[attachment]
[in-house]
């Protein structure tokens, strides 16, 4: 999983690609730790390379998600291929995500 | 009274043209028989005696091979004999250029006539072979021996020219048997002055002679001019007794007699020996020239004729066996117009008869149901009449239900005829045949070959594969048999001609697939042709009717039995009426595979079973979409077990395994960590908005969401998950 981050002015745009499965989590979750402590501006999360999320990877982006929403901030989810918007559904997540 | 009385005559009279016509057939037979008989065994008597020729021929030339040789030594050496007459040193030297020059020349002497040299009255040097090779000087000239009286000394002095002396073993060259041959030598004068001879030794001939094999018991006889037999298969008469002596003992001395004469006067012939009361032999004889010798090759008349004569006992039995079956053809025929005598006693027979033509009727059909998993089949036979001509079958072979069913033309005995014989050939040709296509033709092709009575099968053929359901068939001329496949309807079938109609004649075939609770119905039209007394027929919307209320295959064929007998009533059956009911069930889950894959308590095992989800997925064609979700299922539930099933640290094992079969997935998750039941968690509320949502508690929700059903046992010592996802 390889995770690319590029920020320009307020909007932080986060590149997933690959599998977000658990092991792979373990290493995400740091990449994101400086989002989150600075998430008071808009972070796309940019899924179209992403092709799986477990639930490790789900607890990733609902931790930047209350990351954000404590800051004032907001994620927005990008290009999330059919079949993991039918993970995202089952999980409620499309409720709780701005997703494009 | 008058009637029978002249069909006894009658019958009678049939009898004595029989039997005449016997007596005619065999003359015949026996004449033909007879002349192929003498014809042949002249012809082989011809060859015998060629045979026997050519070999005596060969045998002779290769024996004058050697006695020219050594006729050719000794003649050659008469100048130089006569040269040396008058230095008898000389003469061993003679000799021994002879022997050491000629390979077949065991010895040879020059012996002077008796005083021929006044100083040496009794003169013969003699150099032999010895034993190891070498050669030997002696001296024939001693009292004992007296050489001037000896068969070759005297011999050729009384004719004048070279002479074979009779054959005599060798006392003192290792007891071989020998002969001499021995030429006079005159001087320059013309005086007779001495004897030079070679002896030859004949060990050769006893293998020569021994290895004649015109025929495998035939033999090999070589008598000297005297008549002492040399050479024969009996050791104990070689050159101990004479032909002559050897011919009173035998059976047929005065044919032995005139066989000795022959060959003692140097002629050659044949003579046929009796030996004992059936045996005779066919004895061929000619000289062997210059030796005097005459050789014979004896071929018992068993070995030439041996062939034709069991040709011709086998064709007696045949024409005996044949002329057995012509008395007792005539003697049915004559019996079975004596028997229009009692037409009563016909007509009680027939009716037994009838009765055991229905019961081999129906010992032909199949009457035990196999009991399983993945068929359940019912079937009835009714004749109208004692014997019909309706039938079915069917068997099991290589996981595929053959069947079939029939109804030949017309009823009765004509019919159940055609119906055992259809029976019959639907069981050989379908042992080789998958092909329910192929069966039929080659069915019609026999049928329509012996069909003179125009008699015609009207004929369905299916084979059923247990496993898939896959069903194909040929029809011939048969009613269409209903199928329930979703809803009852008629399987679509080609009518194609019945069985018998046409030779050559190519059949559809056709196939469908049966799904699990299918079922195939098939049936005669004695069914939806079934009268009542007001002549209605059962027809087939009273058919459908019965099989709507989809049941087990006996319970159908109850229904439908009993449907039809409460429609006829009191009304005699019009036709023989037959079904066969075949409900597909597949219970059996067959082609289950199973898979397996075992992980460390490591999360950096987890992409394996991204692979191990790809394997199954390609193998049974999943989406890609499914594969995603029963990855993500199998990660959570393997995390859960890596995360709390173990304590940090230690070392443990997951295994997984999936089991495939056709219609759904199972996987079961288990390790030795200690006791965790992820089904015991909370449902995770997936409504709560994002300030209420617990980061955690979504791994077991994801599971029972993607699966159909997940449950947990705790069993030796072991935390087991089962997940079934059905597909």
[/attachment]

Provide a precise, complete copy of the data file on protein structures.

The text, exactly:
[in-house]
């Protein structure tokens, strides 16, 4: 999983690609730790390379998600291929995500 | 009274043209028989005696091979004999250029006539072979021996020219048997002055002679001019007794007699020996020239004729066996117009008869149901009449239900005829045949070959594969048999001609697939042709009717039995009426595979079973979409077990395994960590908005969401998950 981050002015745009499965989590979750402590501006999360999320990877982006929403901030989810918007559904997540 | 009385005559009279016509057939037979008989065994008597020729021929030339040789030594050496007459040193030297020059020349002497040299009255040097090779000087000239009286000394002095002396073993060259041959030598004068001879030794001939094999018991006889037999298969008469002596003992001395004469006067012939009361032999004889010798090759008349004569006992039995079956053809025929005598006693027979033509009727059909998993089949036979001509079958072979069913033309005995014989050939040709296509033709092709009575099968053929359901068939001329496949309807079938109609004649075939609770119905039209007394027929919307209320295959064929007998009533059956009911069930889950894959308590095992989800997925064609979700299922539930099933640290094992079969997935998750039941968690509320949502508690929700059903046992010592996802 390889995770690319590029920020320009307020909007932080986060590149997933690959599998977000658990092991792979373990290493995400740091990449994101400086989002989150600075998430008071808009972070796309940019899924179209992403092709799986477990639930490790789900607890990733609902931790930047209350990351954000404590800051004032907001994620927005990008290009999330059919079949993991039918993970995202089952999980409620499309409720709780701005997703494009 | 008058009637029978002249069909006894009658019958009678049939009898004595029989039997005449016997007596005619065999003359015949026996004449033909007879002349192929003498014809042949002249012809082989011809060859015998060629045979026997050519070999005596060969045998002779290769024996004058050697006695020219050594006729050719000794003649050659008469100048130089006569040269040396008058230095008898000389003469061993003679000799021994002879022997050491000629390979077949065991010895040879020059012996002077008796005083021929006044100083040496009794003169013969003699150099032999010895034993190891070498050669030997002696001296024939001693009292004992007296050489001037000896068969070759005297011999050729009384004719004048070279002479074979009779054959005599060798006392003192290792007891071989020998002969001499021995030429006079005159001087320059013309005086007779001495004897030079070679002896030859004949060990050769006893293998020569021994290895004649015109025929495998035939033999090999070589008598000297005297008549002492040399050479024969009996050791104990070689050159101990004479032909002559050897011919009173035998059976047929005065044919032995005139066989000795022959060959003692140097002629050659044949003579046929009796030996004992059936045996005779066919004895061929000619000289062997210059030796005097005459050789014979004896071929018992068993070995030439041996062939034709069991040709011709086998064709007696045949024409005996044949002329057995012509008395007792005539003697049915004559019996079975004596028997229009009692037409009563016909007509009680027939009716037994009838009765055991229905019961081999129906010992032909199949009457035990196999009991399983993945068929359940019912079937009835009714004749109208004692014997019909309706039938079915069917068997099991290589996981595929053959069947079939029939109804030949017309009823009765004509019919159940055609119906055992259809029976019959639907069981050989379908042992080789998958092909329910192929069966039929080659069915019609026999049928329509012996069909003179125009008699015609009207004929369905299916084979059923247990496993898939896959069903194909040929029809011939048969009613269409209903199928329930979703809803009852008629399987679509080609009518194609019945069985018998046409030779050559190519059949559809056709196939469908049966799904699990299918079922195939098939049936005669004695069914939806079934009268009542007001002549209605059962027809087939009273058919459908019965099989709507989809049941087990006996319970159908109850229904439908009993449907039809409460429609006829009191009304005699019009036709023989037959079904066969075949409900597909597949219970059996067959082609289950199973898979397996075992992980460390490591999360950096987890992409394996991204692979191990790809394997199954390609193998049974999943989406890609499914594969995603029963990855993500199998990660959570393997995390859960890596995360709390173990304590940090230690070392443990997951295994997984999936089991495939056709219609759904199972996987079961288990390790030795200690006791965790992820089904015991909370449902995770997936409504709560994002300030209420617990980061955690979504791994077991994801599971029972993607699966159909997940449950947990705790069993030796072991935390087991089962997940079934059905597909």